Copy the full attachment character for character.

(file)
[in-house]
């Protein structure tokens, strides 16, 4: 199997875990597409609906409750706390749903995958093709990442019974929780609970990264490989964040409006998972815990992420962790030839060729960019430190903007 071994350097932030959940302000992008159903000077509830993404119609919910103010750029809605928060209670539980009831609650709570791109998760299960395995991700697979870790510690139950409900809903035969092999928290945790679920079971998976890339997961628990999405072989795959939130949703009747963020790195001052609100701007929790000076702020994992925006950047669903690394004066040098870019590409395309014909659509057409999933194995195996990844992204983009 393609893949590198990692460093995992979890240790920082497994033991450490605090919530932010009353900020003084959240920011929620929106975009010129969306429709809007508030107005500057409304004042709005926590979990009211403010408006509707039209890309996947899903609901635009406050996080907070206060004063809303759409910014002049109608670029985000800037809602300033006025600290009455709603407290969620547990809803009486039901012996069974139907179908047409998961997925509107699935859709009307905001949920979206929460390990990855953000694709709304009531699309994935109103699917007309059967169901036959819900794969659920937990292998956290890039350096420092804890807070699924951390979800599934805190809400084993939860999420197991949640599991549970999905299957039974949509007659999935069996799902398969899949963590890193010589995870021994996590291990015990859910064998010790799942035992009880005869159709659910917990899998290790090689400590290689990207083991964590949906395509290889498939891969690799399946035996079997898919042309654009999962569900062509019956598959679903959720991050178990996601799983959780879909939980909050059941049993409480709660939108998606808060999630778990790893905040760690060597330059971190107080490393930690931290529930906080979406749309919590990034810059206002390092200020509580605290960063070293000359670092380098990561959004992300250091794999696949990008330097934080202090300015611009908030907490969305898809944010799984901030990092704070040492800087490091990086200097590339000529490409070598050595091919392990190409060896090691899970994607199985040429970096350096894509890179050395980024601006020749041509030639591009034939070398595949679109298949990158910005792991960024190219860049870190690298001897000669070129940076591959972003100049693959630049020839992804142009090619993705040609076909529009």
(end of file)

[in-house]
């Protein structure tokens, strides 16, 4: 199997875990597409609906409750706390749903995958093709990442019974929780609970990264490989964040409006998972815990992420962790030839060729960019430190903007 071994350097932030959940302000992008159903000077509830993404119609919910103010750029809605928060209670539980009831609650709570791109998760299960395995991700697979870790510690139950409900809903035969092999928290945790679920079971998976890339997961628990999405072989795959939130949703009747963020790195001052609100701007929790000076702020994992925006950047669903690394004066040098870019590409395309014909659509057409999933194995195996990844992204983009 393609893949590198990692460093995992979890240790920082497994033991450490605090919530932010009353900020003084959240920011929620929106975009010129969306429709809007508030107005500057409304004042709005926590979990009211403010408006509707039209890309996947899903609901635009406050996080907070206060004063809303759409910014002049109608670029985000800037809602300033006025600290009455709603407290969620547990809803009486039901012996069974139907179908047409998961997925509107699935859709009307905001949920979206929460390990990855953000694709709304009531699309994935109103699917007309059967169901036959819900794969659920937990292998956290890039350096420092804890807070699924951390979800599934805190809400084993939860999420197991949640599991549970999905299957039974949509007659999935069996799902398969899949963590890193010589995870021994996590291990015990859910064998010790799942035992009880005869159709659910917990899998290790090689400590290689990207083991964590949906395509290889498939891969690799399946035996079997898919042309654009999962569900062509019956598959679903959720991050178990996601799983959780879909939980909050059941049993409480709660939108998606808060999630778990790893905040760690060597330059971190107080490393930690931290529930906080979406749309919590990034810059206002390092200020509580605290960063070293000359670092380098990561959004992300250091794999696949990008330097934080202090300015611009908030907490969305898809944010799984901030990092704070040492800087490091990086200097590339000529490409070598050595091919392990190409060896090691899970994607199985040429970096350096894509890179050395980024601006020749041509030639591009034939070398595949679109298949990158910005792991960024190219860049870190690298001897000669070129940076591959972003100049693959630049020839992804142009090619993705040609076909529009």